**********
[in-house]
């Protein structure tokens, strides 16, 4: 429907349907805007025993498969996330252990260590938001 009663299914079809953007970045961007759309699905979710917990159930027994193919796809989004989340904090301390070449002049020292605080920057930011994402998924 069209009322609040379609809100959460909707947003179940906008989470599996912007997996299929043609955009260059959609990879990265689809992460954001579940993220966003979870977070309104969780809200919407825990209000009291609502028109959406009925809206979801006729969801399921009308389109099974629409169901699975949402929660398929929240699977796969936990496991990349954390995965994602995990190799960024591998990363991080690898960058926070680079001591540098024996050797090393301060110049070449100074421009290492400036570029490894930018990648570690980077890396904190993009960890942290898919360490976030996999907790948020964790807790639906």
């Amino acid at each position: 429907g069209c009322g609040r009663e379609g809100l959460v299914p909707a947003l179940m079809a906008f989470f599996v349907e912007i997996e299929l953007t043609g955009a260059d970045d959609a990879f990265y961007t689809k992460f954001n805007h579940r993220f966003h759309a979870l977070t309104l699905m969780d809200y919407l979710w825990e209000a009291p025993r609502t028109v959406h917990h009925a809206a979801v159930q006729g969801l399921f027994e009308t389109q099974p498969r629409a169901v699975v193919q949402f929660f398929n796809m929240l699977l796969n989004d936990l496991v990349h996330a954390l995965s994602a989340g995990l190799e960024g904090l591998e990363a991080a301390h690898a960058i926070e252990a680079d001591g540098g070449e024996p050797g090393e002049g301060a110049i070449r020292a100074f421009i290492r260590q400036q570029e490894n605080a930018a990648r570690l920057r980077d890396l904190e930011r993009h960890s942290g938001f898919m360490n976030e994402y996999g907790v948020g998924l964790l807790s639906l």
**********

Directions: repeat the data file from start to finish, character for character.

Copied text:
[in-house]
């Protein structure tokens, strides 16, 4: 429907349907805007025993498969996330252990260590938001 009663299914079809953007970045961007759309699905979710917990159930027994193919796809989004989340904090301390070449002049020292605080920057930011994402998924 069209009322609040379609809100959460909707947003179940906008989470599996912007997996299929043609955009260059959609990879990265689809992460954001579940993220966003979870977070309104969780809200919407825990209000009291609502028109959406009925809206979801006729969801399921009308389109099974629409169901699975949402929660398929929240699977796969936990496991990349954390995965994602995990190799960024591998990363991080690898960058926070680079001591540098024996050797090393301060110049070449100074421009290492400036570029490894930018990648570690980077890396904190993009960890942290898919360490976030996999907790948020964790807790639906």
């Amino acid at each position: 429907g069209c009322g609040r009663e379609g809100l959460v299914p909707a947003l179940m079809a906008f989470f599996v349907e912007i997996e299929l953007t043609g955009a260059d970045d959609a990879f990265y961007t689809k992460f954001n805007h579940r993220f966003h759309a979870l977070t309104l699905m969780d809200y919407l979710w825990e209000a009291p025993r609502t028109v959406h917990h009925a809206a979801v159930q006729g969801l399921f027994e009308t389109q099974p498969r629409a169901v699975v193919q949402f929660f398929n796809m929240l699977l796969n989004d936990l496991v990349h996330a954390l995965s994602a989340g995990l190799e960024g904090l591998e990363a991080a301390h690898a960058i926070e252990a680079d001591g540098g070449e024996p050797g090393e002049g301060a110049i070449r020292a100074f421009i290492r260590q400036q570029e490894n605080a930018a990648r570690l920057r980077d890396l904190e930011r993009h960890s942290g938001f898919m360490n976030e994402y996999g907790v948020g998924l964790l807790s639906l």